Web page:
Police Scotland along with education authorities across the North East are urging parents and guardians to work together with officers and schools to ensure young people are aware of the dangers of carrying weapons and that they understand the devastating consequences which could result.
Statistics released on Thursday by North East Division can confirm that 207 incidents involving young people allegedly being in possession of a weapon were recorded between April 2016 and March 2017 across the area. Of this figure, 36% involved the alleged possession or use of a bladed weapon.
Some 55 (27%) of those incidents recorded occurred within primary and secondary schools, with 29 in Aberdeen, 15 in Aberdeenshire and 11 in Moray. The average age of the children in schools was 12-years-old and the majority were male (93%).
Almost half the incidents reported occurred within the classroom (24), followed by the playground (15) and then corridor (7). Other locations (9) include a canteen, bus, changing rooms and locker.
Where known, reasons for carrying a weapon included to carve wood or for camping, with a number stating they simply forgot they had the weapon on them. However, more concerning, a small number of young people admitted they were carrying a weapon to threaten another person or for the purposes of self harm.
Of the 55 incidents reported to have taken place in or around a school, 19 were recorded as a crime resulting in the young person being charged. The remainder, following thorough enquiry, were deemed not to be a crime.
In all cases however, regardless of a crime being recorded, the robust process in place following implementation of a 'Trigger Plan' instigated by North East Division ensures partners very quickly come together to collectively establish if there are any underlying welfare or other issues which require to be addressed, which is absolutely paramount to prevent a similar incident in the future. To-date there have been no repeat offenders in schools.
The number of incidents recorded would suggest an upward trend in reporting, however Partnerships Superintendent Kate Stephen has stressed that as a result of the increased focus by Police and partners to address the issue, there is a much greater awareness and significantly lower tolerance of weapon-related incidents which has contributed towards this apparent rise.
As the school year ends and the summer break approaches, she is calling on all parents and guardians to play an active role in ensuring young people are aware of the consequences of carrying weapons, in the same way they would educate their children of the dangers of alcohol and drugs and the importance of exercising Internet safety.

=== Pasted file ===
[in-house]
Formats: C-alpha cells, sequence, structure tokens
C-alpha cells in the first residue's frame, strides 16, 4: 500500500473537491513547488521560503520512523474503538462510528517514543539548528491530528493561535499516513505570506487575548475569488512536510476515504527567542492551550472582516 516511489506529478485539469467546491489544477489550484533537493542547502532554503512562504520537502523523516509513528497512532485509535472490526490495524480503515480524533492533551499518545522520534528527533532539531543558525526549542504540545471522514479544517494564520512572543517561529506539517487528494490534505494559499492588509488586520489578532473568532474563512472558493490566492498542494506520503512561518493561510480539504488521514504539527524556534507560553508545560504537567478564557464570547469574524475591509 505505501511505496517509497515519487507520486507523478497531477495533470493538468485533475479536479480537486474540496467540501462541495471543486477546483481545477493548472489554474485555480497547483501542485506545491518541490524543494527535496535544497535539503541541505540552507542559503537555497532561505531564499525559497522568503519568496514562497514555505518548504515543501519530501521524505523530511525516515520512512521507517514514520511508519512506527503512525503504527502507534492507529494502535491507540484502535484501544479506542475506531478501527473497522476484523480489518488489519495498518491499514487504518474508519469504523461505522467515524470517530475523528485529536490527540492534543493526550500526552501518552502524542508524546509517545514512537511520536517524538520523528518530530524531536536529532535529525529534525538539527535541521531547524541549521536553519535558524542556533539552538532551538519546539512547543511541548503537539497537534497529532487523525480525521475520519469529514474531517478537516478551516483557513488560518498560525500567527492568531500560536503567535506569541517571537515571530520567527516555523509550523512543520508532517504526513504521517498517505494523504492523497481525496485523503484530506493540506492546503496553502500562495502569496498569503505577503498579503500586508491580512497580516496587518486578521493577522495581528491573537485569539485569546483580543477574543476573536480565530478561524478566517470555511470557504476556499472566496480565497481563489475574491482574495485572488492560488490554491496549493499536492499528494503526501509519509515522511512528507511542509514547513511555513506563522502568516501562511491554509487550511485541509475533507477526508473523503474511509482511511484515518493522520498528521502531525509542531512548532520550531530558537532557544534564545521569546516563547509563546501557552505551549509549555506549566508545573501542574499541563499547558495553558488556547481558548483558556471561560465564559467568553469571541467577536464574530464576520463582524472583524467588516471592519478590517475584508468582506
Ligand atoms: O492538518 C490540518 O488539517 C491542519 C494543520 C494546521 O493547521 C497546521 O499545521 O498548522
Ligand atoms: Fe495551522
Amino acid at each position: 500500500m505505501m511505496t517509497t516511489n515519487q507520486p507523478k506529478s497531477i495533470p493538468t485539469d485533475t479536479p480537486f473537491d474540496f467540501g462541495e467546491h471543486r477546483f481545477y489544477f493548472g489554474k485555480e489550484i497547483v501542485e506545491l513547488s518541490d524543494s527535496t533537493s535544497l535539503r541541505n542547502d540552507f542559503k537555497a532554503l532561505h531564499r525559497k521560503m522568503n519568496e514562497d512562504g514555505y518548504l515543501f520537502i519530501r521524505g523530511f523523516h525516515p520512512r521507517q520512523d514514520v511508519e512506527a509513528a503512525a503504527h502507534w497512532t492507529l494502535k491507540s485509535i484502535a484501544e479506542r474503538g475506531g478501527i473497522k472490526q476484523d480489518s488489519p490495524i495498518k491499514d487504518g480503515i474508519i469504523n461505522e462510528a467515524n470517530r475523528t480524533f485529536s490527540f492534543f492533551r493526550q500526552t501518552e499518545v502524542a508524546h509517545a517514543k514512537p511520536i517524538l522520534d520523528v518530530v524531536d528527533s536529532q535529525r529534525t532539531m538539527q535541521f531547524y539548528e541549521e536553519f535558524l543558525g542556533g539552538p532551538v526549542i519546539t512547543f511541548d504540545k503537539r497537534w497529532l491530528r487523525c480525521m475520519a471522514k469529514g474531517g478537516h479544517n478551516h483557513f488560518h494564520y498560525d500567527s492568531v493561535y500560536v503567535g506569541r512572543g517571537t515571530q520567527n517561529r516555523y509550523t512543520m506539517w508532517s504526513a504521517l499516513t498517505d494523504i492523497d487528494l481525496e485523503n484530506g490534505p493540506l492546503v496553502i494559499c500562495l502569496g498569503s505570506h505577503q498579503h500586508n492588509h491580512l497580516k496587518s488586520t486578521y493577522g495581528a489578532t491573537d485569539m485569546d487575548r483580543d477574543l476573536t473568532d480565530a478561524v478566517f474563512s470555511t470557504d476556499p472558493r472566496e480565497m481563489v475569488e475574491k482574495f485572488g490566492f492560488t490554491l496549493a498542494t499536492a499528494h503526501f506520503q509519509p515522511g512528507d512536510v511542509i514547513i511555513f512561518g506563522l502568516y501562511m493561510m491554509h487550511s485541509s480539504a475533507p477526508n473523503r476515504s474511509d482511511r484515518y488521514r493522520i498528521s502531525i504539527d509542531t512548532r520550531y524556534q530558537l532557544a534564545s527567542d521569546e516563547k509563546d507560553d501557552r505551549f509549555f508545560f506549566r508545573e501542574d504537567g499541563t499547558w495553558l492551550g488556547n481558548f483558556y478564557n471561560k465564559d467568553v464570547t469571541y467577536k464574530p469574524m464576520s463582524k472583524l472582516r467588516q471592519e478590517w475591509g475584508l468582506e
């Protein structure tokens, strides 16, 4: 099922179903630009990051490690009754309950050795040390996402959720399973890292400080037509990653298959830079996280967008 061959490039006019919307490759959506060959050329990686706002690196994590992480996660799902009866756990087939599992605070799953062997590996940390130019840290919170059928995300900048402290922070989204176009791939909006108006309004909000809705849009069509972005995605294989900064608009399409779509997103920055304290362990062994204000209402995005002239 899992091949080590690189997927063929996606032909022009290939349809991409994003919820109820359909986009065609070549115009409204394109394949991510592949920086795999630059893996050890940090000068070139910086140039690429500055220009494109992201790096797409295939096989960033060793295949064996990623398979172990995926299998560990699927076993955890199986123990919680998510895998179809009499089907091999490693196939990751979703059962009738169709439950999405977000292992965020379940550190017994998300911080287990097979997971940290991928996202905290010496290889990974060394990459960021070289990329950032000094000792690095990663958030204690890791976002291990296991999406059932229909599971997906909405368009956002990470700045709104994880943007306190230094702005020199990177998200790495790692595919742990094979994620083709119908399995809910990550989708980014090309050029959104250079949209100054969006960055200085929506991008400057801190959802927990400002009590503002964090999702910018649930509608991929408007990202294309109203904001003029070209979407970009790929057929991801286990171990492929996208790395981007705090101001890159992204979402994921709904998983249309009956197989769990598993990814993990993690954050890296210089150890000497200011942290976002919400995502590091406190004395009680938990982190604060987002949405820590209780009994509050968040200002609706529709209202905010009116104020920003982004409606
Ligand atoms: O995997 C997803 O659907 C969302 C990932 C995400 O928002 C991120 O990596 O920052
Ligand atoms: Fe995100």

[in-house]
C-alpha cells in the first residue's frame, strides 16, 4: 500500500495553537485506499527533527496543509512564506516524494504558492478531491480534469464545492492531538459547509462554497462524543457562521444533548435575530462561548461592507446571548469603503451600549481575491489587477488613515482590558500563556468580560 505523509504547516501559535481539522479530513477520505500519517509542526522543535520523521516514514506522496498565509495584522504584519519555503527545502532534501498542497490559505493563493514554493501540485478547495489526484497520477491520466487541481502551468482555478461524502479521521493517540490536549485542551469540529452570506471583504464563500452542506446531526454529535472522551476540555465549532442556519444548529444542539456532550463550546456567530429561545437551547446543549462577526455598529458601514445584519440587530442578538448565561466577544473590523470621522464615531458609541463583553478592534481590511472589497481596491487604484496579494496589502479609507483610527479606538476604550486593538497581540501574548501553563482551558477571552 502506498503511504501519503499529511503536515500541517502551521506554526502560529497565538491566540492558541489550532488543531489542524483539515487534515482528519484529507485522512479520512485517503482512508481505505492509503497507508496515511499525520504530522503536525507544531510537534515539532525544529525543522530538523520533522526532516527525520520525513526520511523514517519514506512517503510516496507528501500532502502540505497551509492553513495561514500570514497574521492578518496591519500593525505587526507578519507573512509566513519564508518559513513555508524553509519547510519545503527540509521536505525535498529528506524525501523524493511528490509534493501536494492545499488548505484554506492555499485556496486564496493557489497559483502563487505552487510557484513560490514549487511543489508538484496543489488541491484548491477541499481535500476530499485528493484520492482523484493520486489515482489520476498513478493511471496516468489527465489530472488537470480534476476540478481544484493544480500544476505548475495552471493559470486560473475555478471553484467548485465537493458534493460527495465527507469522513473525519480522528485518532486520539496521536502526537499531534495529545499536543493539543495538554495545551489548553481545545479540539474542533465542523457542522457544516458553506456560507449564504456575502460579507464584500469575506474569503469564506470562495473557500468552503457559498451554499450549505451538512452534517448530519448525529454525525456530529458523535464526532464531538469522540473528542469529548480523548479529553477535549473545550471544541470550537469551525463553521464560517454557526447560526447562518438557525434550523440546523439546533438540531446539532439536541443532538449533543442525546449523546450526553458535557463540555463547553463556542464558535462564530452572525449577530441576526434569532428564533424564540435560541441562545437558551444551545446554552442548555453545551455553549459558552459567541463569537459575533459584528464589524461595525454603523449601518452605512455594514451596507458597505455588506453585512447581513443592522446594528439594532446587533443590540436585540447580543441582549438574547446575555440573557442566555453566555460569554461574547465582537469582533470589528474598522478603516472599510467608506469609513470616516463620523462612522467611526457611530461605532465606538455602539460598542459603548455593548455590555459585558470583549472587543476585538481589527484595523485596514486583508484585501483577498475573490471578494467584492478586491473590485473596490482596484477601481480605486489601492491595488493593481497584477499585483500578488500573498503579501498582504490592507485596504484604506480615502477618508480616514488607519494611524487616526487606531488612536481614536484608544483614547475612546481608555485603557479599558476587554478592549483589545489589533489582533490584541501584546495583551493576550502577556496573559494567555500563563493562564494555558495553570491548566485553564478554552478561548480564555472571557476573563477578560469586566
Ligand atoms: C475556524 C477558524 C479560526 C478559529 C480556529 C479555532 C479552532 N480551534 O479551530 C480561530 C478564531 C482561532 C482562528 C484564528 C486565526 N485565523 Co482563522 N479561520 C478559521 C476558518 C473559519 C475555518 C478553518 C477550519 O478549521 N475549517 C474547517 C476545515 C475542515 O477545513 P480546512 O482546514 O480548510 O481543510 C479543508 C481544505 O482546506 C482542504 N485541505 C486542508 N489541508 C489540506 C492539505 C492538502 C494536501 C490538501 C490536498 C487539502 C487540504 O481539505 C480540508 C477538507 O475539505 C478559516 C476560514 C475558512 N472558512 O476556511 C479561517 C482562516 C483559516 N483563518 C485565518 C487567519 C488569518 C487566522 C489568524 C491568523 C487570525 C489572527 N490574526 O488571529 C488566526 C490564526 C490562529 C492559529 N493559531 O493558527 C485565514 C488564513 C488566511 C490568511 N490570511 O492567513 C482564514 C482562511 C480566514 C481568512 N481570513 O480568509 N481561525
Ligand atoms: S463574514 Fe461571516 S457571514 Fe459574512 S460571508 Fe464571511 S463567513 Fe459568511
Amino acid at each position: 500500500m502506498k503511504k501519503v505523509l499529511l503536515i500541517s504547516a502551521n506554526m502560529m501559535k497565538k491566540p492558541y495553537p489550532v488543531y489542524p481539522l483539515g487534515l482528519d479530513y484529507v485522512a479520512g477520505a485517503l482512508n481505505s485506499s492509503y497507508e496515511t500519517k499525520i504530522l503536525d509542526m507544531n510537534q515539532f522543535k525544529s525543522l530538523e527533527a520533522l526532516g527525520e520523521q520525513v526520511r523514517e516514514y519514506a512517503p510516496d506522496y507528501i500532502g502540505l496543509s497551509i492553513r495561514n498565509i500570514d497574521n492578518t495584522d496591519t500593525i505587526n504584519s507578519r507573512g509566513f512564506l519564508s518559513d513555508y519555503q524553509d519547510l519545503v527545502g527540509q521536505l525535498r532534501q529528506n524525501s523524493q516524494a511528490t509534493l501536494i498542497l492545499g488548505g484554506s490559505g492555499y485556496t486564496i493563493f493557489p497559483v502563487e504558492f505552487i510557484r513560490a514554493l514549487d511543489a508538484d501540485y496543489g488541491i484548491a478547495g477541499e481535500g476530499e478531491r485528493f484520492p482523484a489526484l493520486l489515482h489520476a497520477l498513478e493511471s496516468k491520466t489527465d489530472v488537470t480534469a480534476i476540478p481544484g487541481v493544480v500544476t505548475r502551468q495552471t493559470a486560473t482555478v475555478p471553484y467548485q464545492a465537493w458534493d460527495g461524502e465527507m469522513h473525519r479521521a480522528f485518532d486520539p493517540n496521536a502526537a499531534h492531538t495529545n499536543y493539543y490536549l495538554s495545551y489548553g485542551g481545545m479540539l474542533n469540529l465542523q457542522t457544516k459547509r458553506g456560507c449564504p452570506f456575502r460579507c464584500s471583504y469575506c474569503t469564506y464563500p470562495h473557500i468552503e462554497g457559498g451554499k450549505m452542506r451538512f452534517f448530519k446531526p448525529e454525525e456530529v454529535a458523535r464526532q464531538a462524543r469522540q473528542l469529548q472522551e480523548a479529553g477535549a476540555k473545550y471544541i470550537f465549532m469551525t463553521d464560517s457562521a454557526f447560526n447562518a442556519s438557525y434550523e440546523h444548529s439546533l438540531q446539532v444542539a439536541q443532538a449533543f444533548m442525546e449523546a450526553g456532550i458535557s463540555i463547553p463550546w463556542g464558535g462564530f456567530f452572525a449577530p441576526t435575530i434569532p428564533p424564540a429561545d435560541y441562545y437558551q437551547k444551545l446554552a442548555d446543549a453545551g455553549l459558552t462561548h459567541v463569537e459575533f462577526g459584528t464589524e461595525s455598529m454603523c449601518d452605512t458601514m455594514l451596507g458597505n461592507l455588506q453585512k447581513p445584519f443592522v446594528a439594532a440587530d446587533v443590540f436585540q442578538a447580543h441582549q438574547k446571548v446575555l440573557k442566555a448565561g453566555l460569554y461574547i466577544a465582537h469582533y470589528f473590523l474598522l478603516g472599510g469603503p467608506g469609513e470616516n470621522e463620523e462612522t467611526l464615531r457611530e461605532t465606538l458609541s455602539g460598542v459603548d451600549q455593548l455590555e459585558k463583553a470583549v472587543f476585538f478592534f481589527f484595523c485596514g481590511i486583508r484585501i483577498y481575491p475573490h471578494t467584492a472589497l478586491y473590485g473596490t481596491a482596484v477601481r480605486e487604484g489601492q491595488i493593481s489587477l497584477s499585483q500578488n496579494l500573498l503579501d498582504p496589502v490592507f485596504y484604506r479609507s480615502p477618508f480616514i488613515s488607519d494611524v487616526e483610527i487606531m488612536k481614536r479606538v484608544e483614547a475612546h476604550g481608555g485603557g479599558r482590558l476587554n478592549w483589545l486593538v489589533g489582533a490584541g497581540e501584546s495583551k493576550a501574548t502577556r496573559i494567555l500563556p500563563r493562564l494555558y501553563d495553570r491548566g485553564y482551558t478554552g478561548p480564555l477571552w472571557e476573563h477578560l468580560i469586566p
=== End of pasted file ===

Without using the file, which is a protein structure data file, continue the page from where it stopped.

Superintendent Stephen said: "Young people need to understand that even if they never intend on using a weapon, the act of carrying one could result in unthinkable consequences, not to mention a potential criminal record. There is no justifiable reason for ever carrying a weapon and whether or not the intention is to use it is absolutely irrelevant. Ignorance is not an excuse.
"Working closely with partners in Education we are striving to ensure our schools and communities are safe places for young people to live and learn and to educate them about the consequences of carrying a weapon. This is ultimately about prevention, and one such incident in our schools and communities is one too many.
"Anti-weapon lessons continue to be provided by School Liaison and School Based Officers across the North East, while Aberdeen City Council's #lifenotknife pledge has been successfully implemented in primary and secondary schools across the city, with Aberdeenshire and Moray Council areas looking to implement similar resources.
"To ensure we also have a consistent approach when responding to and dealing with such incidents, we have established a multi-agency response plan which includes a prompt assessment and follow-up to any incident, focussing on the support and welfare of all those involved.
"Provision of the necessary support to those involved is crucial, but by no means does this minimise the incident - a criminal offence will still be dealt appropriately where that is found to be the case."
She added: "Prevention and education are absolutely critical, and my message to parents and guardians is that Police, teachers and other colleagues can't eradicate this issue on our own. It is vital you also talk about the dangers of weapon carrying and ensure all young people understand and appreciate the harsh reality of what could result.
"As a collective, we all need to work together to reduce the number of weapons carried in our communities."
Aberdeen City Council, Aberdeenshire Council and Moray Council have backed the call for parents and guardians to work together with Police, schools and other partner agencies. All three authorities take a very pro-active approach to the reporting and recording of incidents involving offensive weapons in schools.
All schools across the North East have been working hard alongside Police to increase awareness of the dangers and consequences of carrying weapons in schools and the view is that this is paying dividends; children are more aware and are reporting any concerns more readily and more often.